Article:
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Interview: Mines Piarliamentary Portfolio Committee chairman Honourable Edmond Mkaratigwa

Interview: Mines Piarliamentary Portfolio Committee chairman Honourable Edmond Mkaratigwa

Edmond Mkaratigwa

Despite Zimbabwe having vast mineral resources a lot needs to be done to improve the gains from mineral wealth the country possesses.

By Keith Sungiso

Mining Zimbabwe had a one on one with the Mines ParliamentaryPortfolio Committee Chairman Honourable Edmond Mkaratigwa. Honourable Edmond Mkaratigwa responded to some of the pressing issues the Zimbabwe Mining Industry currently faces. Here is how the interview went>

Who is Hon Edmond Mkaratigwa

Hon. Edmond Mkaratigwa is a hands-on electrical engineer, a businessman, and a politician who holds a Master’s Degree in Energy and Sustainability from the University of Cumbria, United Kingdom. He has also embarked on a PhD programme along the same domain. In summary, I am a hands-on engineer because some engineers cease to practically use their skills in life as they move on to other professional fields.

How is it working in the Mines Committee and what are your achievements so far.

Edmond Mkaratigwa: The Mines Committee is seized with a lot of issues that need its attention. The Portfolio Committee on Mines is one of the key committees of Parliament especially given that its domain is currently one of the strategic economic pedestals in the country. It is expected to help drive the creation of wealth for the country, miners, and communities in which mining is taking place. Therefore, the Committee is a key cog in the development of the country and its citizens. I am quite excited to be involved with the Committee business, and geared-up to tackle the associated ethical, responsibility, and sustainability challenges thereof.

The first achievement is that initially there has been animosity and playing to the gallery among members of the committee to the extent that it was boat rocking but I have managed to steer it to course.

Second, there has been poor linkages between the Committee and its key stakeholders including the Ministry but we have also managed to build back those bridges. The approach is important in that you get to understand where the stakeholders are coming from and going, help them build capacity, and then easily monitor, evaluate and punish where necessary, from a more holistic understanding of their operations. It also allows the Committee to constructively input into the Ministry’s efforts for the public good.

Third, we are 90% complete with the draft Mines and Minerals Amendment Bill. The road has not been as easy but the Committee developed and implemented mechanisms to ensure all targets set are achieved.

Fourth, we have managed to advocate and score on the upward review of foreign currency retention for gold deliveries to Fidelity Printers from 55/45% to 70/30% and we will look into other possible quick and longer-term wins as we move on.

Fifth and finally among the many, we are conducting the Gold Inquiry at the moment and have progressed very well with anticipation for yielding more positive results for the country and the different sector stakeholders at large.

Is the committee given budgets to travel countrywide seeing miners and hearing their plights?

Edmond Mkaratigwa: Sustainable Committee business financing in the country is a phantasm. We however have been getting tremendously immense support from Parliament and our stakeholders. Finances from some stakeholders are nevertheless naturally attached to specific committee business threads on which they have vested interests. Constant changes in hotel rates among others have also been gobbling the budgets set aside for the committee. Mind you, our committee is among the most populous committees of Parliament hence it is heavy on costs. On the other hand, we have been very initiatively flexible towards closing that gap through engaging in friendships, collaborations, and partnerships for committee business expediency.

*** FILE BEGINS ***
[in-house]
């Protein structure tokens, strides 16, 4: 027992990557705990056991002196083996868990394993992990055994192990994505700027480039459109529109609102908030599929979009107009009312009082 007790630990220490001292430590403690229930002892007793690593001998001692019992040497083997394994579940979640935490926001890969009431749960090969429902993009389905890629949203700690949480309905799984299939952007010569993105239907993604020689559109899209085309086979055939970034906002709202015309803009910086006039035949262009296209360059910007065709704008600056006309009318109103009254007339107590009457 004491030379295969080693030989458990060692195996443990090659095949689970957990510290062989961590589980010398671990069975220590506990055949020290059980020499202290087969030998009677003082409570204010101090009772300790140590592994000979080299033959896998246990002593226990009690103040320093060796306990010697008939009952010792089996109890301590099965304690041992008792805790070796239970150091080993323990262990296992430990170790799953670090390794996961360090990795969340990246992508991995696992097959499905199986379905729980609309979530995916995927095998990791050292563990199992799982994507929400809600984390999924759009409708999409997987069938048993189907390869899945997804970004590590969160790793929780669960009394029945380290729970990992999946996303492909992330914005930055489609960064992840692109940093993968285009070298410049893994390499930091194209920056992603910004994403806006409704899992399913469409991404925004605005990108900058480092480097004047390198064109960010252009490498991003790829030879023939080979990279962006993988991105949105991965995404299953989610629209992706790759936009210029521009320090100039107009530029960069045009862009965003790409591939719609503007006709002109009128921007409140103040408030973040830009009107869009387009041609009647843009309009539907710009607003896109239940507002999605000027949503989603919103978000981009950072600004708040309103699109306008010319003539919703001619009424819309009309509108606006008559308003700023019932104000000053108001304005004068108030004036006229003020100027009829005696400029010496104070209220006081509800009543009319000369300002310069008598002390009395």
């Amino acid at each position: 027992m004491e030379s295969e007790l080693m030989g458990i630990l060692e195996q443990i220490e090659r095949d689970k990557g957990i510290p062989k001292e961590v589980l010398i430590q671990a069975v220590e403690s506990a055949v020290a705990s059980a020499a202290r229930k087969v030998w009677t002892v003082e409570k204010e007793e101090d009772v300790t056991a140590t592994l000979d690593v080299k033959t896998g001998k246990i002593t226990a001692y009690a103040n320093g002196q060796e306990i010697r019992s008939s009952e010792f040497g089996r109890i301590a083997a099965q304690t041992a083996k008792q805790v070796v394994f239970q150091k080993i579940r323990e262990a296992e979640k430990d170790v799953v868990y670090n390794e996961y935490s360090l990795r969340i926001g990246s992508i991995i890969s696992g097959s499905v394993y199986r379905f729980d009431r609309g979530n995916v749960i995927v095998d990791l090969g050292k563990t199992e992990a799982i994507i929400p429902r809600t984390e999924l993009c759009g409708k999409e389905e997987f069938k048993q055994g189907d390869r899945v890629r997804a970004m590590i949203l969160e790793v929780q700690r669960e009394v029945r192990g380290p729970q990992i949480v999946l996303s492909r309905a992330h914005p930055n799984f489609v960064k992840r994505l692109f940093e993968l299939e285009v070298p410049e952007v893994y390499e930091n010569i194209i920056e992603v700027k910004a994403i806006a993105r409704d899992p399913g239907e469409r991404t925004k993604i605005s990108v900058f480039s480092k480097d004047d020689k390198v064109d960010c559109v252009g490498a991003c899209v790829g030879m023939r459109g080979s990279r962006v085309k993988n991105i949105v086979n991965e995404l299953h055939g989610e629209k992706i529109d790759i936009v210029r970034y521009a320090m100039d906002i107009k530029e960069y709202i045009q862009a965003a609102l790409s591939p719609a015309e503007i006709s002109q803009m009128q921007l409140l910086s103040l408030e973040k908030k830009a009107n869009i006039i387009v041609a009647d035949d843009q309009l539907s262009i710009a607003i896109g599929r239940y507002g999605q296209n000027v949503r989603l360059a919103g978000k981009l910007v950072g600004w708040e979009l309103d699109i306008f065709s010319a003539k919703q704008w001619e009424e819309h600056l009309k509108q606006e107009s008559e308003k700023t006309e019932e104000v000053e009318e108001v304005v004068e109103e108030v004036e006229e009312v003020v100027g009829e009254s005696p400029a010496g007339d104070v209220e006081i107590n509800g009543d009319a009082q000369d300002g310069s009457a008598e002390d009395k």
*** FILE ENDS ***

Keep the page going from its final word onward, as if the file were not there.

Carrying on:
Mine certificates are taking forever to come out leading to more and more individuals ending up conducting mining without the certificates as they fear someone else taking over. What could be the real bottleneck in mine certificates issuance and how can this be rectified?

Edmond Mkaratigwa: Our main thrust as a committee is productivity. Lack of these certificates has mostly led to unsustainable mining due to conflicts, loopholes in mineral disposal, and unguaranteed ownership with negative effects on our main thrust. We have advocated at every platform, for computerisation of the Cadastre System in Zimbabwe and we have achieved positive responses towards that while we remain relentless on it. Attending to the Cadastre System is identified as one of the solutions to the certificates problem and it was included in the 2020 budget. His Excellency the President recently reiterated Government’s commitment to have the project funded. The main challenge has been around mobilisation of the foreign currency component partly needed for the project. Another problem that has been impinging the Ministry’s service delivery capacity is understaffing. Nonetheless, we have further advocated for the Ministry to get reasonably enough resources for its efficiency as that has been its major scapegoating ‘challenge’ always mentioned previously. We achieved on that and I understand there has been an advertisement of vacancies among other aspects and since we have resumed our sittings, we will follow-up and unclog the channel if need be.

How is the ministry going to speed up mines inspections for regular miners and new applicants in light of provincial shortages of manpower (surveyors, geologists, etc)?